Chasing Unicorns: Publishing Tips from a Pro Who’s Seen It All


So you’ve written your novel, put it through countless rounds of editing, and are ready to publish. But where do you start? And how do you choose which path to follow? Today, author Silver James shares her tips for how to take your novel from polished to published: 

Once upon a time, a novelist hunted an elusive unicorn named Agent. The novelist hoped that capturing such a rare creature would send them to the end of the rainbow and the pot of gold known as A Publishing Contract™. That amalgamated fairy tale is still the goal of some—but not all. 

In today’s publishing culture, there are a few paths a novelist can follow: traditional publishing—with a fork leading to small presses or big publishers; and self-publishing. A writer can choose one or all, depending on personal goals. 

No longer does a novelist have to be “electric” or “gasoline” in order to publish. We can be hybrids now.

I’m a hybrid. I first published with a small press in 2008. Four years later, I jumped off the cliff to swim in the rip tide of self-publishing, all the while hoping to sign a contract with a New York publisher. I signed my first contract with Harlequin in 2014. Since I began, I’ve had 41 books and novellas published, as well as learned how to juggle contracted deadlines with the desires of the fans of my self-published series.

So you’ve won NaNoWriMo. You’ve started editing your manuscript. Maybe you’ve polished it to a shiny finish. But what next? The blunt answer: It depends. 

“On what?” you ask. “On you,” I answer. Your publishing destiny depends on your expectations, your career path, and your knowledge and ability. No path to publishing is easy; they all take work and at least one takes extra expertise, and there are pros and cons to each.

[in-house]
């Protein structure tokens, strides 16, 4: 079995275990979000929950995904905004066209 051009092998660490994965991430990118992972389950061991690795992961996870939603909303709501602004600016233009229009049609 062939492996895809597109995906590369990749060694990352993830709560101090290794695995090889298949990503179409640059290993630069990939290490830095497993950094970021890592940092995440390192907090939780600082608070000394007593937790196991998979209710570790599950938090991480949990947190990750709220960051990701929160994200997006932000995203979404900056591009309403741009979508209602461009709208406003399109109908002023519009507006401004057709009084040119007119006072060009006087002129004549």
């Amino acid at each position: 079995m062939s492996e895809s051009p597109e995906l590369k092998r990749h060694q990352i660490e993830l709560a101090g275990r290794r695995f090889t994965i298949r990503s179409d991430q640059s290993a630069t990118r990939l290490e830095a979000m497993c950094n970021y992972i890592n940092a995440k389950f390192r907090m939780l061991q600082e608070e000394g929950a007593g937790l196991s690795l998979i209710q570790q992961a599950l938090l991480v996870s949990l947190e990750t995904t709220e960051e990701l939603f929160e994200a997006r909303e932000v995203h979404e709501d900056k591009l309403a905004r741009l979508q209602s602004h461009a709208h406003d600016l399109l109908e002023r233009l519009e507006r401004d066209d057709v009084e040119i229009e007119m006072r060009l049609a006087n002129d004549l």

Traditional Publishers

Although the “traditional” publishing industry still has “gatekeepers” in the form of agents, many publishers are open to un-agented manuscripts. Some have even created newbie-friendly “digital-first” lines. It’s a slow process, and you need to know the market for your genre; you need to have something the publishing house thinks they can sell; and most importantly, you need to have patience. Most authors will not have a “golden fleece” manuscript that goes to auction for six or seven figures—though you will get an advance, which makes the wait a little easier.

Small Presses

Small presses are sometimes more open to new talent. They lean toward niche markets and may provide digital-first options. Sometimes they offer advances. They provide editors, cover art, and the physical publishing. They may even do some marketing for you. An advantage of small press is that you learn the process of publishing, from final draft to revisions letters, to editing and copyediting, proofreading, and final publication. There’s more steps than you’d think!


Self-publishing may seem like the easiest path. Write the book, upload it, make money, right? Take it from me, it’s not. If you just want to write books, go after a traditional contract. Self-publishing is a business and you are the CEO. You’re in charge of editing, covers, formatting, uploading, all the paperwork, and marketing—all of which takes perseverance, expertise, and a head for business. It’s not easy, but it’s worth it.

The number one piece of advice I give to a new writer? Work with an editor. Every writer needs an editor—no ifs, ands, or buts! If you sign with a publisher, you will work with an editor. If you self-publish, you’ll need to find your own, but your readers will thank you! (Okay, climbing off my soap box now.)

I do love a good cliché (but avoid them in my books because editors), but I’ll say it anyway: I hope I didn’t rain on any parades. Take it from me—the path to publishing takes a lot of work, but if your dream is to be published, you can do what it takes to make it come true. I did, and I’ve never looked back.


Silver James likes walking on the wild side, and coffee. Okay. She loves coffee. LOTS of coffee. Warning: Her Muse, Iffy, runs with scissors. An award-winning author, she’s worked with the military and in the legal field, fire service, and law enforcement. Now retired from the “real world,” she spends her days with two Newfoundland dogs and the cat who rules them all, writing paranormal suspense, urban fantasy, and sexy contemporary romance for Harlequin Desire. Look for Silver online at her website, buy her books on Amazon, follow her on Twitter, Facebook, or Pinterest, or sign up for her newsletter.

Top image licensed under Creative Commons from Brett Jordan on Flickr.